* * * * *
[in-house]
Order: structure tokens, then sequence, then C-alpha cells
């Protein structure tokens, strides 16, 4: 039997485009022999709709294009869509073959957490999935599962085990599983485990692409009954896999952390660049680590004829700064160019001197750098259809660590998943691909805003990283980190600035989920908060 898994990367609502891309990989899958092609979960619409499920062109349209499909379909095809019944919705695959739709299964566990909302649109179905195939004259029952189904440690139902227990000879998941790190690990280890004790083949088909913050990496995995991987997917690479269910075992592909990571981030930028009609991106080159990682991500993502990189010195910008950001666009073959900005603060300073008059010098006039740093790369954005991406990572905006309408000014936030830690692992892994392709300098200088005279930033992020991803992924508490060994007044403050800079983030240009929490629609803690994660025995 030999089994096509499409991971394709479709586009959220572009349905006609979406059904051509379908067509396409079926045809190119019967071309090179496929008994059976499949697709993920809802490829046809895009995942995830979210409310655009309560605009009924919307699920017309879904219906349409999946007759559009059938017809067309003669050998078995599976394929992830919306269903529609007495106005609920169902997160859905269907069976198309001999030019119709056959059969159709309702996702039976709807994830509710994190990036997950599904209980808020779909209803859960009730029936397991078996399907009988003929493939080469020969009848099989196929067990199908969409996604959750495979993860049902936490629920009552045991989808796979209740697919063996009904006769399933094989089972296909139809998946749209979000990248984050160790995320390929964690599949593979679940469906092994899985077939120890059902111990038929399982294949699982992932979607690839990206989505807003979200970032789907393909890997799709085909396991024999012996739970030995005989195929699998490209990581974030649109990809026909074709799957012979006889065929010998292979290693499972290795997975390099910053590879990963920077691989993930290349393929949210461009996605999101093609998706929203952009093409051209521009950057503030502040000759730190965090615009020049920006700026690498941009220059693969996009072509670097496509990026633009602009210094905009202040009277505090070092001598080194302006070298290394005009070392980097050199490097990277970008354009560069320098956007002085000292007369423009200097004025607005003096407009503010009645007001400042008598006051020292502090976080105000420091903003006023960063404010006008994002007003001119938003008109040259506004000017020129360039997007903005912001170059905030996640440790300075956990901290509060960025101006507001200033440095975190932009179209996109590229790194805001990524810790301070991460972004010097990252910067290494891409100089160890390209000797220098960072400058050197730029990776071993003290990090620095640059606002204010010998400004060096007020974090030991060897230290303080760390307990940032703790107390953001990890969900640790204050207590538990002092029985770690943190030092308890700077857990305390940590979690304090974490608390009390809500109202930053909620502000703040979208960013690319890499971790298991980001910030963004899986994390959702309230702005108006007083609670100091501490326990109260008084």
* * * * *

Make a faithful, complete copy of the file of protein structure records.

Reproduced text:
[in-house]
Order: structure tokens, then sequence, then C-alpha cells
């Protein structure tokens, strides 16, 4: 039997485009022999709709294009869509073959957490999935599962085990599983485990692409009954896999952390660049680590004829700064160019001197750098259809660590998943691909805003990283980190600035989920908060 898994990367609502891309990989899958092609979960619409499920062109349209499909379909095809019944919705695959739709299964566990909302649109179905195939004259029952189904440690139902227990000879998941790190690990280890004790083949088909913050990496995995991987997917690479269910075992592909990571981030930028009609991106080159990682991500993502990189010195910008950001666009073959900005603060300073008059010098006039740093790369954005991406990572905006309408000014936030830690692992892994392709300098200088005279930033992020991803992924508490060994007044403050800079983030240009929490629609803690994660025995 030999089994096509499409991971394709479709586009959220572009349905006609979406059904051509379908067509396409079926045809190119019967071309090179496929008994059976499949697709993920809802490829046809895009995942995830979210409310655009309560605009009924919307699920017309879904219906349409999946007759559009059938017809067309003669050998078995599976394929992830919306269903529609007495106005609920169902997160859905269907069976198309001999030019119709056959059969159709309702996702039976709807994830509710994190990036997950599904209980808020779909209803859960009730029936397991078996399907009988003929493939080469020969009848099989196929067990199908969409996604959750495979993860049902936490629920009552045991989808796979209740697919063996009904006769399933094989089972296909139809998946749209979000990248984050160790995320390929964690599949593979679940469906092994899985077939120890059902111990038929399982294949699982992932979607690839990206989505807003979200970032789907393909890997799709085909396991024999012996739970030995005989195929699998490209990581974030649109990809026909074709799957012979006889065929010998292979290693499972290795997975390099910053590879990963920077691989993930290349393929949210461009996605999101093609998706929203952009093409051209521009950057503030502040000759730190965090615009020049920006700026690498941009220059693969996009072509670097496509990026633009602009210094905009202040009277505090070092001598080194302006070298290394005009070392980097050199490097990277970008354009560069320098956007002085000292007369423009200097004025607005003096407009503010009645007001400042008598006051020292502090976080105000420091903003006023960063404010006008994002007003001119938003008109040259506004000017020129360039997007903005912001170059905030996640440790300075956990901290509060960025101006507001200033440095975190932009179209996109590229790194805001990524810790301070991460972004010097990252910067290494891409100089160890390209000797220098960072400058050197730029990776071993003290990090620095640059606002204010010998400004060096007020974090030991060897230290303080760390307990940032703790107390953001990890969900640790204050207590538990002092029985770690943190030092308890700077857990305390940590979690304090974490608390009390809500109202930053909620502000703040979208960013690319890499971790298991980001910030963004899986994390959702309230702005108006007083609670100091501490326990109260008084």